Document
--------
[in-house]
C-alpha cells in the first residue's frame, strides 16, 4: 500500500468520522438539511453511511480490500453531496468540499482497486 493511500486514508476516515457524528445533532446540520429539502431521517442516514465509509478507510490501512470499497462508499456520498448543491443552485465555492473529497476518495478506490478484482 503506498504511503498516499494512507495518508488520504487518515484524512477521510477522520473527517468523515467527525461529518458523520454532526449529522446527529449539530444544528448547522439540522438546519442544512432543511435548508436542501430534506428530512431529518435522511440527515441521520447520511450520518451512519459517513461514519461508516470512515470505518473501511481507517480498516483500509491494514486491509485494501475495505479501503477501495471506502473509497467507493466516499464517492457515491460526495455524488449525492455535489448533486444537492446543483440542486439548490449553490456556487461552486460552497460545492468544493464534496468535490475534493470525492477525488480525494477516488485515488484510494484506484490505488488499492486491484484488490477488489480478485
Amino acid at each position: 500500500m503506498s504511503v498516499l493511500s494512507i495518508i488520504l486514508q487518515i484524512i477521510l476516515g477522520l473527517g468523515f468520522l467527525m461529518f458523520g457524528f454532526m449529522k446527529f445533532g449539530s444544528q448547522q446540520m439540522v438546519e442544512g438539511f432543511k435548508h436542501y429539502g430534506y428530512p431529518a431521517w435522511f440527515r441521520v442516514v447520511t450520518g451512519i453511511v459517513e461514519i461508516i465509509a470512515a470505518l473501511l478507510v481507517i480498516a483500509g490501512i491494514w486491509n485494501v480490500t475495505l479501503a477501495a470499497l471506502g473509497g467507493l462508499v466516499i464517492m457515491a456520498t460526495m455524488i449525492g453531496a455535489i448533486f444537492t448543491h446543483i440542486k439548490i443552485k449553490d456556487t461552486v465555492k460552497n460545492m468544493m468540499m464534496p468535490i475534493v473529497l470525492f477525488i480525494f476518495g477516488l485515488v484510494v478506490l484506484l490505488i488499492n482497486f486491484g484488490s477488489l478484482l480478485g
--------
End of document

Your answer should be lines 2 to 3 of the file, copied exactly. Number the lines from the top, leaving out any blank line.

C-alpha cells in the first residue's frame, strides 16, 4: 500500500468520522438539511453511511480490500453531496468540499482497486 493511500486514508476516515457524528445533532446540520429539502431521517442516514465509509478507510490501512470499497462508499456520498448543491443552485465555492473529497476518495478506490478484482 503506498504511503498516499494512507495518508488520504487518515484524512477521510477522520473527517468523515467527525461529518458523520454532526449529522446527529449539530444544528448547522439540522438546519442544512432543511435548508436542501430534506428530512431529518435522511440527515441521520447520511450520518451512519459517513461514519461508516470512515470505518473501511481507517480498516483500509491494514486491509485494501475495505479501503477501495471506502473509497467507493466516499464517492457515491460526495455524488449525492455535489448533486444537492446543483440542486439548490449553490456556487461552486460552497460545492468544493464534496468535490475534493470525492477525488480525494477516488485515488484510494484506484490505488488499492486491484484488490477488489480478485
Amino acid at each position: 500500500m503506498s504511503v498516499l493511500s494512507i495518508i488520504l486514508q487518515i484524512i477521510l476516515g477522520l473527517g468523515f468520522l467527525m461529518f458523520g457524528f454532526m449529522k446527529f445533532g449539530s444544528q448547522q446540520m439540522v438546519e442544512g438539511f432543511k435548508h436542501y429539502g430534506y428530512p431529518a431521517w435522511f440527515r441521520v442516514v447520511t450520518g451512519i453511511v459517513e461514519i461508516i465509509a470512515a470505518l473501511l478507510v481507517i480498516a483500509g490501512i491494514w486491509n485494501v480490500t475495505l479501503a477501495a470499497l471506502g473509497g467507493l462508499v466516499i464517492m457515491a456520498t460526495m455524488i449525492g453531496a455535489i448533486f444537492t448543491h446543483i440542486k439548490i443552485k449553490d456556487t461552486v465555492k460552497n460545492m468544493m468540499m464534496p468535490i475534493v473529497l470525492f477525488i480525494f476518495g477516488l485515488v484510494v478506490l484506484l490505488i488499492n482497486f486491484g484488490s477488489l478484482l480478485g